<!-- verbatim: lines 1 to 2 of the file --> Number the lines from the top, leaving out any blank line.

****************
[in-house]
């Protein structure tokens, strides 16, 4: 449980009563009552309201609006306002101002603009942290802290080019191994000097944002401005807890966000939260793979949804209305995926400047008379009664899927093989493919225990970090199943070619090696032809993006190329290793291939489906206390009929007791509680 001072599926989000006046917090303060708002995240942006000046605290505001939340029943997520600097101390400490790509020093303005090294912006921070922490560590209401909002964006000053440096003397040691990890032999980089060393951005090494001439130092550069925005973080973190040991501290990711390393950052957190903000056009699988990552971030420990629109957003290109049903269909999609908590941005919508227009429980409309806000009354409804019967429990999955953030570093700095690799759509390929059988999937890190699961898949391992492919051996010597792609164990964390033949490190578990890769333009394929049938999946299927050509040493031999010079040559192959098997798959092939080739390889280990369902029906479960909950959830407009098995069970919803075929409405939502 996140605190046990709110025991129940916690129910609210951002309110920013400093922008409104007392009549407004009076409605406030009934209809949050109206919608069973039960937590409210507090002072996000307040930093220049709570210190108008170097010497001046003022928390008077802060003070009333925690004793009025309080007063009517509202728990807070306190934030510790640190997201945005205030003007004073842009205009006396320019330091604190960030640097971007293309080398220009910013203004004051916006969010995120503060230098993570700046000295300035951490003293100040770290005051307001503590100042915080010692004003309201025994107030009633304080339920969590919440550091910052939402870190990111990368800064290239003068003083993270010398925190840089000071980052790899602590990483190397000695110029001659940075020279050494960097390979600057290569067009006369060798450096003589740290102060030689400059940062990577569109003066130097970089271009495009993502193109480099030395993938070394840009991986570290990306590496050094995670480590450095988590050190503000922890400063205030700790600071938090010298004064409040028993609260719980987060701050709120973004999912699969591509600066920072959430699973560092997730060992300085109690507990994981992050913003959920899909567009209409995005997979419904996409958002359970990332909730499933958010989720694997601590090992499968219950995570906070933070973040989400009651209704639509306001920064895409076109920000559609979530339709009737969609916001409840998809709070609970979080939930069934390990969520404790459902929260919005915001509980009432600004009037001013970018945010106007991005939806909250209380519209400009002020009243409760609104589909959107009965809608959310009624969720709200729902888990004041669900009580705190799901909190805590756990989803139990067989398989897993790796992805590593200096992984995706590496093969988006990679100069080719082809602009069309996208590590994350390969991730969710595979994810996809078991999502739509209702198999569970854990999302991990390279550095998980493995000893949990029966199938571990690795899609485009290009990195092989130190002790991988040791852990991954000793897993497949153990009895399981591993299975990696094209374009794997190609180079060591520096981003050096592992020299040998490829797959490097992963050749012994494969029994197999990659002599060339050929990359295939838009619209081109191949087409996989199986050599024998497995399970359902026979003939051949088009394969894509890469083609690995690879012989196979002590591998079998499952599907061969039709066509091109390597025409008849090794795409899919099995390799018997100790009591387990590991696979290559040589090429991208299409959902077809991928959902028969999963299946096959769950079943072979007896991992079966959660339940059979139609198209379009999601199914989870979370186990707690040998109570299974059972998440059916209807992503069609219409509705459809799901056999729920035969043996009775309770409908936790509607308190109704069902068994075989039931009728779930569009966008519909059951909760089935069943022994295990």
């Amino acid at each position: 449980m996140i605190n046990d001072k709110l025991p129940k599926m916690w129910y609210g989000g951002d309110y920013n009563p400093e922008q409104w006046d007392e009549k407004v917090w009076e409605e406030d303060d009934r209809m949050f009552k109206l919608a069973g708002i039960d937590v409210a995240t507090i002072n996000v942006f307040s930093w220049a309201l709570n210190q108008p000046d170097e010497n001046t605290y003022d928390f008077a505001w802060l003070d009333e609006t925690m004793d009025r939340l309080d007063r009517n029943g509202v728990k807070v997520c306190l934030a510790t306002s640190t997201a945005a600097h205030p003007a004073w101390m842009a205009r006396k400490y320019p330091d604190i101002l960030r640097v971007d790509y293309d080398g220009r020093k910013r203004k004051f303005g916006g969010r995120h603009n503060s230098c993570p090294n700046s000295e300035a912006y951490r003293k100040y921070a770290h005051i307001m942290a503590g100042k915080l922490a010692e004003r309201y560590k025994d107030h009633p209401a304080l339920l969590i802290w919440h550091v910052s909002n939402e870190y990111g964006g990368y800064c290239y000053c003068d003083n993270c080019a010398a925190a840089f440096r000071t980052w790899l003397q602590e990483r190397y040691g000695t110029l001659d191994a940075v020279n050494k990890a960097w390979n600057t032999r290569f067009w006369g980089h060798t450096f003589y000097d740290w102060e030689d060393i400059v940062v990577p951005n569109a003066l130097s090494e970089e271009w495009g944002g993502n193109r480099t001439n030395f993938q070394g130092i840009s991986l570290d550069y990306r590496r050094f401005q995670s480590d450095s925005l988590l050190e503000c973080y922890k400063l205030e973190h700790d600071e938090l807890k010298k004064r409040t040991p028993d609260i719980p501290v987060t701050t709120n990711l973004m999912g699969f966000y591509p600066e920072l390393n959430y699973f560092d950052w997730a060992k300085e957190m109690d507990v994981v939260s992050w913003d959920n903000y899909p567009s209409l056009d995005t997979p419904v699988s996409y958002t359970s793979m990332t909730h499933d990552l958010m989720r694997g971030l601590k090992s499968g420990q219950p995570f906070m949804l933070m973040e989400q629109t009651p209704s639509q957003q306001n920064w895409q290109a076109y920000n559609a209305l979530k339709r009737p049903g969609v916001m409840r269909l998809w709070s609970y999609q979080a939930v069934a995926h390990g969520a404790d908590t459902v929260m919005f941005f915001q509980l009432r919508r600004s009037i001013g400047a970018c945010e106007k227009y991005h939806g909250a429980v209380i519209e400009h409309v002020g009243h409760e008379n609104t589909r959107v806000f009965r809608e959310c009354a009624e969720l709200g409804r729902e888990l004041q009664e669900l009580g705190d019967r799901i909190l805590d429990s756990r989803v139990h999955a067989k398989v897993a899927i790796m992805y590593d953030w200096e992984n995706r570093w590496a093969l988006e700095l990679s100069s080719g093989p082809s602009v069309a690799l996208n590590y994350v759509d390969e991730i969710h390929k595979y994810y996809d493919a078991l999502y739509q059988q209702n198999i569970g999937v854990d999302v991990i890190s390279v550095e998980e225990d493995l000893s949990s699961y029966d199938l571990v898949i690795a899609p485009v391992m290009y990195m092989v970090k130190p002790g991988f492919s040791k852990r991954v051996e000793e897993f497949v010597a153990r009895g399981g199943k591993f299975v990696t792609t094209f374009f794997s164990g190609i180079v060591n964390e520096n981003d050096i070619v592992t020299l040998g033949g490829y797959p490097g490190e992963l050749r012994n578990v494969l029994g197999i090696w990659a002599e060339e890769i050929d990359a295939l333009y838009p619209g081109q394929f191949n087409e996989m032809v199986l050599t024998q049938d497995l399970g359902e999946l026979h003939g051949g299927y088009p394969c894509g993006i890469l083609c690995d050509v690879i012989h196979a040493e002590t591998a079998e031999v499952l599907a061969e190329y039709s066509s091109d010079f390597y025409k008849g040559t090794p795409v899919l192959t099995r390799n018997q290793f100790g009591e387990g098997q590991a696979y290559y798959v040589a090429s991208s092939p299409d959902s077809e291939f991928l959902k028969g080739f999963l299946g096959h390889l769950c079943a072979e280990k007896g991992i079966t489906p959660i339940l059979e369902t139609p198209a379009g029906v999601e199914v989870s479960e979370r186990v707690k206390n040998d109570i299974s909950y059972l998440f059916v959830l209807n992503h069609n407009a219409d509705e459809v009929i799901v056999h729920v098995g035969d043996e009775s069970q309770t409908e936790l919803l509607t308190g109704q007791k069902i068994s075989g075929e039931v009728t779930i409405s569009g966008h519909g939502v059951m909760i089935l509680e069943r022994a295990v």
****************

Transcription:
[in-house]
């Protein structure tokens, strides 16, 4: 449980009563009552309201609006306002101002603009942290802290080019191994000097944002401005807890966000939260793979949804209305995926400047008379009664899927093989493919225990970090199943070619090696032809993006190329290793291939489906206390009929007791509680 001072599926989000006046917090303060708002995240942006000046605290505001939340029943997520600097101390400490790509020093303005090294912006921070922490560590209401909002964006000053440096003397040691990890032999980089060393951005090494001439130092550069925005973080973190040991501290990711390393950052957190903000056009699988990552971030420990629109957003290109049903269909999609908590941005919508227009429980409309806000009354409804019967429990999955953030570093700095690799759509390929059988999937890190699961898949391992492919051996010597792609164990964390033949490190578990890769333009394929049938999946299927050509040493031999010079040559192959098997798959092939080739390889280990369902029906479960909950959830407009098995069970919803075929409405939502 996140605190046990709110025991129940916690129910609210951002309110920013400093922008409104007392009549407004009076409605406030009934209809949050109206919608069973039960937590409210507090002072996000307040930093220049709570210190108008170097010497001046003022928390008077802060003070009333925690004793009025309080007063009517509202728990807070306190934030510790640190997201945005205030003007004073842009205009006396320019330091604190960030640097971007293309080398220009910013203004004051916006969010995120503060230098993570700046000295300035951490003293100040770290005051307001503590100042915080010692004003309201025994107030009633304080339920969590919440550091910052939402870190990111990368800064290239003068003083993270010398925190840089000071980052790899602590990483190397000695110029001659940075020279050494960097390979600057290569067009006369060798450096003589740290102060030689400059940062990577569109003066130097970089271009495009993502193109480099030395993938070394840009991986570290990306590496050094995670480590450095988590050190503000922890400063205030700790600071938090010298004064409040028993609260719980987060701050709120973004999912699969591509600066920072959430699973560092997730060992300085109690507990994981992050913003959920899909567009209409995005997979419904996409958002359970990332909730499933958010989720694997601590090992499968219950995570906070933070973040989400009651209704639509306001920064895409076109920000559609979530339709009737969609916001409840998809709070609970979080939930069934390990969520404790459902929260919005915001509980009432600004009037001013970018945010106007991005939806909250209380519209400009002020009243409760609104589909959107009965809608959310009624969720709200729902888990004041669900009580705190799901909190805590756990989803139990067989398989897993790796992805590593200096992984995706590496093969988006990679100069080719082809602009069309996208590590994350390969991730969710595979994810996809078991999502739509209702198999569970854990999302991990390279550095998980493995000893949990029966199938571990690795899609485009290009990195092989130190002790991988040791852990991954000793897993497949153990009895399981591993299975990696094209374009794997190609180079060591520096981003050096592992020299040998490829797959490097992963050749012994494969029994197999990659002599060339050929990359295939838009619209081109191949087409996989199986050599024998497995399970359902026979003939051949088009394969894509890469083609690995690879012989196979002590591998079998499952599907061969039709066509091109390597025409008849090794795409899919099995390799018997100790009591387990590991696979290559040589090429991208299409959902077809991928959902028969999963299946096959769950079943072979007896991992079966959660339940059979139609198209379009999601199914989870979370186990707690040998109570299974059972998440059916209807992503069609219409509705459809799901056999729920035969043996009775309770409908936790509607308190109704069902068994075989039931009728779930569009966008519909059951909760089935069943022994295990």